No, 't is the tender swain's well-guided shears,
Who, having now, to pay his annual care,
Borrowed your fleece, to you a cumbrous load,
Will send you bounding to your hills again.

SHEEP-WASHING,

IMPORTANCE OF WOOL TO BRITAIN. A simple scene ! yet hence Britannia sees Her solid grandeur rise : hence sh commands The exalted stores of every brighter clime, The treasures of the sun without his rage : Hence, fervent all, with culture, toil, and arts, Wide glows her land : her dreadful thunder hence Rides o'er the waves sublime, and now, e'en now, Impending hangs o'er Gallia's humbled coast; Hence rules the circling deep, and awes the world.

SUMMER NOON; THE BLAZE OF LIGHT AND HEAT. —SILENCE

AND QUIET.

Or rushing thence, in one diffusive band, They drive the troubled flocks, by many a dog Compelled, to where the mazy-running brook Forms a deep pool ; this bank abrupt and high, And that fair-spreading in a pebbled shore. Urged to the giddy brink, much is the toil, The clamor much, of men, and boys, and dogs, Ere the soft, fearful people to the flood Commit their woolly sides. And oft the swain, On some impatient seizing, hurls them in : Emboldened then, nor hesitating more, Fast, fast they plunge amid the flashing wave, And, panting, labor to the furthest shore. Repeated this, till deep the well-washed fleece Has drunk the flood, and from his lively haunt The trout is banished by the sordid stream ; Heavy, and dripping, to the breezy brow Slow move the barmless race : where, as they spread Their swelling treasures to the sunny ray, Inly disturbed, and wondering what this wild Outrageous tuinult means, their loud complaints The country fill; and, tossed from rock to rock, Incessant bleatings run around the hills. SHEEP-SHEARING; MARKING SHEEP ; THE INDIGNANT RAM.

'T is raging noon; and, vertical, the sun Darts on the head direct his forceful rays. O'er heaven and earth, far as the ranging eye Can sweep, a dazzling deluge reigns; and all From pole to pole is undistinguished blaze. In vain the sight, dejected, to the ground Stoops for relief; thence hot ascending steams And keen reflection pain. Deep to the root Of vegetation parched, the cleaving fields And slippery lawn an arid hue disclose, Blast Fancy's bloom, and wither e’en the soul. Echo no more returns the cheerful sound Of sharpening scythe : the mower, sinking, heaps O’er him the humid hay, with flowers perfumed ; And scarce a chirping grasshopper is heard Through the dumb mead. Distressful Nature pants. The very streams look languid from afar ; Or, through the unsheltered glade, impatient, seem To hurl into the covert of the grove.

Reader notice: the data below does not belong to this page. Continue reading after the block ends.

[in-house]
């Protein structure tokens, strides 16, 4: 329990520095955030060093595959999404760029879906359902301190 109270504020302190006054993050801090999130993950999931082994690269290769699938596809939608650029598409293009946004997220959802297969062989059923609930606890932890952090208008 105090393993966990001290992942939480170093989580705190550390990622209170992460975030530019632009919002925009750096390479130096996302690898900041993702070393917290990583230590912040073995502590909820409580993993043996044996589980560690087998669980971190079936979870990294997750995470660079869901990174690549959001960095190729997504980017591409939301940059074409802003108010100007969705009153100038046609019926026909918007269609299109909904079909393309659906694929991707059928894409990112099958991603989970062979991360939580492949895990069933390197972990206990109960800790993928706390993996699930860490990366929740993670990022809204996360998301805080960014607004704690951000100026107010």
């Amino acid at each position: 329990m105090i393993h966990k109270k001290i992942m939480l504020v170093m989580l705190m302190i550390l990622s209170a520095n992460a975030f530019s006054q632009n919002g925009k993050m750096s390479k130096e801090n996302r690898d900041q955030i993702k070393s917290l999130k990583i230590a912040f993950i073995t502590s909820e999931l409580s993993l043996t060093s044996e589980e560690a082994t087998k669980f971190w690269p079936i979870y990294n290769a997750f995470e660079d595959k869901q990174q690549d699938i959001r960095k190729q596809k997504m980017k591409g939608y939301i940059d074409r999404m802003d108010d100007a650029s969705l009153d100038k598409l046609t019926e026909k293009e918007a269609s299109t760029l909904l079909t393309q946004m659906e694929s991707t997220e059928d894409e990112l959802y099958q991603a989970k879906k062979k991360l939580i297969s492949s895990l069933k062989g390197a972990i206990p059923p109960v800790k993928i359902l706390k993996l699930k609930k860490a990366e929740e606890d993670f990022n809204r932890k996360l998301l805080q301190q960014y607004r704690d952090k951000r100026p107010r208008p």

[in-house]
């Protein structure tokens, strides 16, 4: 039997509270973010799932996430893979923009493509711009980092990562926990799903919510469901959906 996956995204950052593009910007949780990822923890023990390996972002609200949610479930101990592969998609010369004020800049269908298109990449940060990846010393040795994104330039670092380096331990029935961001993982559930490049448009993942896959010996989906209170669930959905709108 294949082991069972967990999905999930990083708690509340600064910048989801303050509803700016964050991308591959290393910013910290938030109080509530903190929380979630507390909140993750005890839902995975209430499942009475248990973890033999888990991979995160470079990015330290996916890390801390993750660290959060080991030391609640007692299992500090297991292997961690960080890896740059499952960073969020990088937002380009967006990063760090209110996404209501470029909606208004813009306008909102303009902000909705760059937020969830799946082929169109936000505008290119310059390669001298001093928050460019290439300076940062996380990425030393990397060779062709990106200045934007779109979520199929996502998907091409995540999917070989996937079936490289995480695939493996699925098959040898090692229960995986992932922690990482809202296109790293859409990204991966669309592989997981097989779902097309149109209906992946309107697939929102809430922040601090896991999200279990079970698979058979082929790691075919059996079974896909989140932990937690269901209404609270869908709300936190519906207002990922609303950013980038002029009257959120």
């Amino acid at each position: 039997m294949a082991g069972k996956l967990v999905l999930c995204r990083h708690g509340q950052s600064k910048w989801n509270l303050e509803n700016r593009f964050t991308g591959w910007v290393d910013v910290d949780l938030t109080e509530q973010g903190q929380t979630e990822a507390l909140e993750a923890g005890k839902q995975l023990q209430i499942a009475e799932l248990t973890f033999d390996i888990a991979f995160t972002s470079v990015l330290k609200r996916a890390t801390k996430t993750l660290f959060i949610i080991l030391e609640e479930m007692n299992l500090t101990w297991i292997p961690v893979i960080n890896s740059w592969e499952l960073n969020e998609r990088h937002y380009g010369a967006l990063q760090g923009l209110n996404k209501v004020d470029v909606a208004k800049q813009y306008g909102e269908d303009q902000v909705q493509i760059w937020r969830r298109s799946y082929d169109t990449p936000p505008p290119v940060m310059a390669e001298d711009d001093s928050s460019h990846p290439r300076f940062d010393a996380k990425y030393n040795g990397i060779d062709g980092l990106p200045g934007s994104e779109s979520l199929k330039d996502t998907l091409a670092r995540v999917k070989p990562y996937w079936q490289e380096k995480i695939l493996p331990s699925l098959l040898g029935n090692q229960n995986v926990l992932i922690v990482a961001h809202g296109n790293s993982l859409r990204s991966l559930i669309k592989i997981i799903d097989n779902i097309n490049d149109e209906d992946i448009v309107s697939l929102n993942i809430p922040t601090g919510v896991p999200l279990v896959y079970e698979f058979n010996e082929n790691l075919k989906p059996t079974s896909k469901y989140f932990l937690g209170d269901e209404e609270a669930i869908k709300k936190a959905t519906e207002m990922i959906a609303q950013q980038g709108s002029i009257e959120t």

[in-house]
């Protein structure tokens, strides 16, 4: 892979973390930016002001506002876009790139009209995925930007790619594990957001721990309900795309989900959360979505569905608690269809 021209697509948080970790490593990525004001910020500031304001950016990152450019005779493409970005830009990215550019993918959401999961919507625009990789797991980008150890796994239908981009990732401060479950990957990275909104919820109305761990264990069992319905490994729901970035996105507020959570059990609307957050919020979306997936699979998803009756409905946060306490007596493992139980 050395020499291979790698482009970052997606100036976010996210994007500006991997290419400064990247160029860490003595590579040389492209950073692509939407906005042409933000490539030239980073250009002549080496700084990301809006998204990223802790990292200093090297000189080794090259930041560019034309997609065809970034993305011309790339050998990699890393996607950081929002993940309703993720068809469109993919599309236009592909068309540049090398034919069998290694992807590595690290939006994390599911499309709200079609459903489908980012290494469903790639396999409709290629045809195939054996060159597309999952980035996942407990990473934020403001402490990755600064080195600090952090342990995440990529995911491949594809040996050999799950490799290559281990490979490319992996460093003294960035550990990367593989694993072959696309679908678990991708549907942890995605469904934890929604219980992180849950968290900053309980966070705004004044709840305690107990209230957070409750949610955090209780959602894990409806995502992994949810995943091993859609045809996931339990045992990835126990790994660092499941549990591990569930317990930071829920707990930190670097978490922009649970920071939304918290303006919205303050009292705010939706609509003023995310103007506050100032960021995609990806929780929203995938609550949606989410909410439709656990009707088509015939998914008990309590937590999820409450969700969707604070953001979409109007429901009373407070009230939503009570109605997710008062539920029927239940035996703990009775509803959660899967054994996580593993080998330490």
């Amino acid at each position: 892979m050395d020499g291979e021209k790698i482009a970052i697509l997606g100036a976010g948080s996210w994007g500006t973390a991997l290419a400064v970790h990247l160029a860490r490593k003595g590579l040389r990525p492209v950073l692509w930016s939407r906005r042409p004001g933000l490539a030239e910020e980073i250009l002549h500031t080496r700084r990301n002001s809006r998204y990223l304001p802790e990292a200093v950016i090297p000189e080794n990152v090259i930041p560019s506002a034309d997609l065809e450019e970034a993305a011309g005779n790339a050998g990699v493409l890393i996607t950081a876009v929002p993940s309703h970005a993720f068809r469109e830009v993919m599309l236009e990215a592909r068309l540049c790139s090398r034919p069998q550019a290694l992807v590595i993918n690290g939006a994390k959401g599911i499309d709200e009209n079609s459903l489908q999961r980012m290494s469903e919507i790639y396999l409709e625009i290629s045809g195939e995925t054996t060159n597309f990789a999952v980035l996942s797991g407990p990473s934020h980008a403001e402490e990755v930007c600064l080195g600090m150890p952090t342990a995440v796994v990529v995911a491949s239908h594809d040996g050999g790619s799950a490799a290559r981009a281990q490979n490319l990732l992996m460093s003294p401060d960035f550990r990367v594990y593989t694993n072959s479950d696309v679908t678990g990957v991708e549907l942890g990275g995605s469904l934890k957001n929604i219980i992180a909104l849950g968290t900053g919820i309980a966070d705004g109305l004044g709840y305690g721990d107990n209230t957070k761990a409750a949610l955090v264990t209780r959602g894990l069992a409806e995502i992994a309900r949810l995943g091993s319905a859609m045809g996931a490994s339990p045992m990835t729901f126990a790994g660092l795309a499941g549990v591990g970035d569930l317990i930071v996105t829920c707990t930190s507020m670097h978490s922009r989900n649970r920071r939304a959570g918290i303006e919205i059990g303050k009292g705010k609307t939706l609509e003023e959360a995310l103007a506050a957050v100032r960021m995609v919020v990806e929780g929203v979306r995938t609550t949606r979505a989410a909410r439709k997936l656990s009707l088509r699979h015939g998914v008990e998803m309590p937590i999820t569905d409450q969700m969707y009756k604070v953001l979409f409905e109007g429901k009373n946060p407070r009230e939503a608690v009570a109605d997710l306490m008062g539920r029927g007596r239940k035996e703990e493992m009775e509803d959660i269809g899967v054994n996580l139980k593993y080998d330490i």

GENTLENESS.

APOSTROPHE TO HEAT. -- FOREST SHADES AND GELID CAT

ERNS. — UXDISTURBED VIRTUE.

At last, of snowy white, the gathered flocks Are in the wattled pen, innumerous, pressed, Head above head : and ranged in lusty rows The shepherds sit, and whet the sounding shears. The housewife waits to roll her fleecy stores, With all her gay-dressed maids attending round. One, chief, in gracious dignity enthroned,

All-conquering Heat, 0, intermit thy wrath ! And on my throbbing temples potent thus Beam not so fierce! incessant still you flow,

And still another fervent flood succeeds,
Poured on the head profuse. In vain I sigh,
And restless turn, and look around for night ;
Night is far off ; and hotter hours approach.
Thrice happy he ! who on the sunless side
Of a romantic mountain, forest-crowned,
Beneath the whole collected shade reclines :
Or in the gelid caverns, woodbine-wrought,
And fresh-bedewed with ever-spouting streams,
Sits coolly calm ; while all the world without,
Unsatisfied, and sick, tosses in noon.
Emblem instructive of the virtuous man,
Who keeps his tempered mind serene and pure,
And every passion aptly harmonized,
Amid a jarring world with vice inflamed.

While his big sinews full of spirits swell,
Trembling with vigor, in the heat of blood,
Springs the high fence ; and o'er the field effused,
Darts on the gloomy flood, with steadfast eye,
And heart estranged to fear : his nervous chest,
Luxuriant, and erect, the seat of strength !
Bears down the opposing stream ; quenchless his
He takes the river at redoubled draughts, [thirst :
And with wide nostrils, snorting, skims the wave.